Don't be a victim!

Don't be a victim!

Your thought is verbally launched before a conscious countdown is complete. “Ten, nine, eight…. Uh, Houston, we have a problem. Thoughtless words rocketed out of the launch pad prematurely.”

No matter how desperately you try to make amends, your angry/sarcastic/insensitive words have burned into your coworkers’ brains. “What was I thinking?” you think.

If only you’d created some space before you spoke.

Yoga can help, even if you've never stepped foot on a yoga mat. By employing some of its philosophies and practices at work, you can slow your thoughts, create a more compassionate consciousness, and mindfully mold your messages. Practicing just a few of the precepts in the First Limb of Yoga, called the yamas, will help you steer clear of the dreaded foot-in-mouth pose.

Start with compassion. Ahimsa, the first of the yamas, means non-violence or non-harming, which certainly has applications for the way we speak to each other. Start with a practice that examines the way you talk to yourself. Are you harsh, judgmental and critical? That can feed your tendency to treat others the same way. Pandit Rajmani Tigunait, spiritual head of the Himalayan Institute, says that negative self-talk does harm: “Stop hurting yourself by telling yourself that you’re a failure…” Compassion toward self makes it easier to speak kindly to others.

Tell the truth. Satya, the second precept, refers to non-lying. You’ll never have to remember what your story if you tell the truth — just remember that kindness is an important part of the delivery. As an employee who contributes to an enterprise, you also have the obligation to speak up when your feedback might improve decision-making, help resolve a problem, or improve on an idea. It helps to remember that truth has three facets: Speaking your truth, honoring the truth of others, and understanding that many things can be true at once.

Are your words turning you into a thief? Asteya asks you not to steal. If you’re rambling on at a meeting, you’re probably guilty of time theft. Bragging about an idea or a successful project could be a way to steal credit that should be shared among coworkers. Dressing down a colleague in front of others is a form of stealing dignity. Those thefts are intangible, but mighty valuable.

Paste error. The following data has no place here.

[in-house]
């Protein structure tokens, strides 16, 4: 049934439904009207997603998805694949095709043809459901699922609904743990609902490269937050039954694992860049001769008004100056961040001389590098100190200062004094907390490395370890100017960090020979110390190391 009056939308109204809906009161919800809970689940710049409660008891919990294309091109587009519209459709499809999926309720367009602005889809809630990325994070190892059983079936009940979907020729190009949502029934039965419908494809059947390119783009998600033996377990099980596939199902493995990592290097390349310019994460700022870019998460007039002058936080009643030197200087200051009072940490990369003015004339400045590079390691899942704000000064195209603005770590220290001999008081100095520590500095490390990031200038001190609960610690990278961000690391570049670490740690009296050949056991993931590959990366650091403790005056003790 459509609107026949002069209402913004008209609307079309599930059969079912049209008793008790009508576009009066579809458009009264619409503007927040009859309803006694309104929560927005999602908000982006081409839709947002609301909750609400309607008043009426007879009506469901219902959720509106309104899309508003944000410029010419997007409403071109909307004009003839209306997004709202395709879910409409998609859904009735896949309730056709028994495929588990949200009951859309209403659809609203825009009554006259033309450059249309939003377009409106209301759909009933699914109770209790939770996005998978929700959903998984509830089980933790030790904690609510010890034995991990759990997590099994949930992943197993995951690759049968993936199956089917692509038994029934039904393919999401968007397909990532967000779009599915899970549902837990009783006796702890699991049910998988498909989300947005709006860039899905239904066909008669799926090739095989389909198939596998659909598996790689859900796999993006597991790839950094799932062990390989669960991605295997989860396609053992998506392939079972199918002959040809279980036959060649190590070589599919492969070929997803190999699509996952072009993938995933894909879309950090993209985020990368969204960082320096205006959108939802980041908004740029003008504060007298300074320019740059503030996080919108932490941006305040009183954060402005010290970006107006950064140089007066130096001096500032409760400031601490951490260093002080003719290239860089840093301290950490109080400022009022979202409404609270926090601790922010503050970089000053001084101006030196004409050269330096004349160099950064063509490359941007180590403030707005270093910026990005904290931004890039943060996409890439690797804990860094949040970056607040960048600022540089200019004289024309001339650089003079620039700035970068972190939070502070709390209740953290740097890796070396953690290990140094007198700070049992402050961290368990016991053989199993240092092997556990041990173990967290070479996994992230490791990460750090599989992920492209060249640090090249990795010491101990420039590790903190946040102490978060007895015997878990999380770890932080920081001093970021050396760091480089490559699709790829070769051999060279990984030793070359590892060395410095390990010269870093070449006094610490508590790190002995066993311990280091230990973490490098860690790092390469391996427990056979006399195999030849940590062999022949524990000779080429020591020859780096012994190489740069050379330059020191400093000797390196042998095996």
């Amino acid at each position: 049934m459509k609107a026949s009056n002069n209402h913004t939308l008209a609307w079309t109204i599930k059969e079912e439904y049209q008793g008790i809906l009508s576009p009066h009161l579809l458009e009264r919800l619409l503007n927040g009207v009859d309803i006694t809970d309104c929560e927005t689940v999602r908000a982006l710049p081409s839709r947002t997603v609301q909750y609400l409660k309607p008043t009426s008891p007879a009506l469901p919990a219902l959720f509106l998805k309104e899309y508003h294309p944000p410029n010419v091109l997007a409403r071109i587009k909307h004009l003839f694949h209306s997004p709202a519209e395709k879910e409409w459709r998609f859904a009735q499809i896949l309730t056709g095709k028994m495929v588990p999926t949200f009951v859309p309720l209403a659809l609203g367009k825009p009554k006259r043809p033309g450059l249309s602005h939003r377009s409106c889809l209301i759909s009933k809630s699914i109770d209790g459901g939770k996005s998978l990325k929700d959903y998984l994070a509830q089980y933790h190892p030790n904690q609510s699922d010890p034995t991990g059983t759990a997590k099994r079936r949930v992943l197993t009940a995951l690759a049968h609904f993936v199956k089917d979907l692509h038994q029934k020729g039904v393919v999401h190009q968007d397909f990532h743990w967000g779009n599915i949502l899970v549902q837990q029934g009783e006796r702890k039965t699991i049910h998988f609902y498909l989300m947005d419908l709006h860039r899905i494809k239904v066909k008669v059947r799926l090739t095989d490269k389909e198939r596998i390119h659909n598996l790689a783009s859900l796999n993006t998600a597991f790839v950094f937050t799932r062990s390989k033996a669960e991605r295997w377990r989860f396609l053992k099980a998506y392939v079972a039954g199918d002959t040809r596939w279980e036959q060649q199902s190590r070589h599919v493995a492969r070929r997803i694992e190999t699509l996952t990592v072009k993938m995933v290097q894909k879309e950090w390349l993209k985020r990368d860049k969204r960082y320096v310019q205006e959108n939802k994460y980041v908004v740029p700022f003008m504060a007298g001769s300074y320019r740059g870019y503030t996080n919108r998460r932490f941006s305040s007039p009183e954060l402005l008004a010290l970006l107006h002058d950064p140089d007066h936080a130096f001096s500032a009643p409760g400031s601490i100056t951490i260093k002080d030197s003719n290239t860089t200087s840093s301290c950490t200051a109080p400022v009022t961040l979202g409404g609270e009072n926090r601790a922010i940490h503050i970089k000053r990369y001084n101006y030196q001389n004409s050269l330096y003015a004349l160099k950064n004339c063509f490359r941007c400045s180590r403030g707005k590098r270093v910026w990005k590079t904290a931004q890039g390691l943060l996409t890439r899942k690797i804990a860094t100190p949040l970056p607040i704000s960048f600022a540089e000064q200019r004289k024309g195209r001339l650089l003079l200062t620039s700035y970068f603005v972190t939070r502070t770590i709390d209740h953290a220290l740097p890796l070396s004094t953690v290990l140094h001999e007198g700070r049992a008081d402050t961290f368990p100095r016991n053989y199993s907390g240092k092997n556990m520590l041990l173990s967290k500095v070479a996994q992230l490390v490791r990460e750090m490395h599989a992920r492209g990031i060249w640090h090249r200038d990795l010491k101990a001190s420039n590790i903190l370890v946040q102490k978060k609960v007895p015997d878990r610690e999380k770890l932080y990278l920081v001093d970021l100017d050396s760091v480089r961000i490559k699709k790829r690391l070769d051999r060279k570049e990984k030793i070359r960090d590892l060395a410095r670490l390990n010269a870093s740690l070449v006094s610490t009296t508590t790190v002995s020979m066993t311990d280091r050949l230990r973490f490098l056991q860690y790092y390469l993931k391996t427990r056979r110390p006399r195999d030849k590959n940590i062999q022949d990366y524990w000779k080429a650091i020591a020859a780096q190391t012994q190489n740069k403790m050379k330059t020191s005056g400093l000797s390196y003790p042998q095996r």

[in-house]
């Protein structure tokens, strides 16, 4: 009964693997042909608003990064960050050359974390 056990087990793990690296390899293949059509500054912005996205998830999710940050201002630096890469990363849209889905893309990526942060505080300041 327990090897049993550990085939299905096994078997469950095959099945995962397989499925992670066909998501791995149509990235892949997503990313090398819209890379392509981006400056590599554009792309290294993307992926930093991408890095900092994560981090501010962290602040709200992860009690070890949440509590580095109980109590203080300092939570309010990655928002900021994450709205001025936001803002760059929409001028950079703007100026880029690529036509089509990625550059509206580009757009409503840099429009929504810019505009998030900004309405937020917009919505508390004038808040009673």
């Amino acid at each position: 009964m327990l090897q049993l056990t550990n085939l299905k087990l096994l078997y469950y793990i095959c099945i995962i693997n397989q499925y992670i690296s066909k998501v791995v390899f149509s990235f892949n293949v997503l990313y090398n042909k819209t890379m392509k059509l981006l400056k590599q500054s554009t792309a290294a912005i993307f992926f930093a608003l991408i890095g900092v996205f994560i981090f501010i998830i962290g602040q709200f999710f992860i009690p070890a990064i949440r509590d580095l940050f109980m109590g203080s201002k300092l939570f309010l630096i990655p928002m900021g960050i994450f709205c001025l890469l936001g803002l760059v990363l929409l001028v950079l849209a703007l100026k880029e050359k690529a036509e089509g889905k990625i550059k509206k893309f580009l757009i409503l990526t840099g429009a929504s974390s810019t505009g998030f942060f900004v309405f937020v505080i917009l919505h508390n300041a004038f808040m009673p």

Pause to ask yourself four key questions before you speak: Is it true? Is it necessary? Is it kind? Does it improve upon the silence? Answering these questions creates space for thinking before you speak and sets a high standard for message delivery.

Try chewing on these precepts awhile to help you develop a habit of mindfulness. And remember, it’s polite to keep your mouth closed until you’ve completely swallowed.


She got fired over the phone, and sent an email blast to the organization announcing what had happened. The New York Times story on former CEO Carol Bartz abrupt dismissal from Yahoo said she did something that executives rarely do in that situation. “She told the truth.”

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I have learned many lessons about leadership over the years, but among the most powerful came while teaching at an inner-city high school in Flint, Michigan. In mid-year, I took a job teaching woodshop. The previous instructor had found himself locked in a storage cage by his 2nd period class. He got out during 4th period, and immediately quit.

In the 1970s, the boys who were enrolled in woodshop often weren’t cutting it in regular classrooms. The logic of putting disruptive — and sometimes aggressive — students in a classroom with sharp instruments and dangerous power machines escaped me. But somebody had to do it, and I needed the job.

While I wasn’t thinking about leadership at the time, the lessons I learned in that classroom are highly relevant for business leaders today. Going in, I decided to pay attention to four specific things.

First, I had to decide who I was going to “see” in my woodshop classroom. How I saw these boys, and what I believed they were capable of, would frame everything we did together. I had a choice: To see them as troublemakers, losers and rejects — or to see them as young adults trying to make sense of life, just like I was.

Second, I couldn’t make this class a success on my own — the students had to be a part of putting things back in order. It was important that they be fully engaged. We first paid attention to the space. We collaborated on how we would clean up the classroom, figured out where we stood on supplies, and fixed up the tools. Throughout this process, we were not only taking a classroom inventory, we were assessing each other.

Third, we decided together what it was going to mean to be a member of the woodshop class. We could spend a semester with me exerting control and them resisting being controlled, or we could create something meaningful. Together, we had to determine our shared future. We spent some time talking about things such as:

·   What does it mean to be a part of this class?

·   What expectations do you have of me? And me of you?

·   How should we treat each other when problems crop up or things get testy?

·   What is it that we want to do here together?

And finally, I wanted them to quickly begin a creative project using wood. The act of creation gave them a sense of ownership and meaning.

By the end of the semester, we had created a “woodshop” where all of our heads, hearts and hands were honored and engaged.

Although I no longer teach in a high school classroom, the four lessons continue to be relevant. In large organizations where we work, they come into play again and again. Leaders need to become aware of who they “see” at work. They must develop a clear understanding of what it means to be a member of the enterprise. Engagement and collaboration forges a sense of ownership and excitement.

And that sets the stage for the magical act of creation.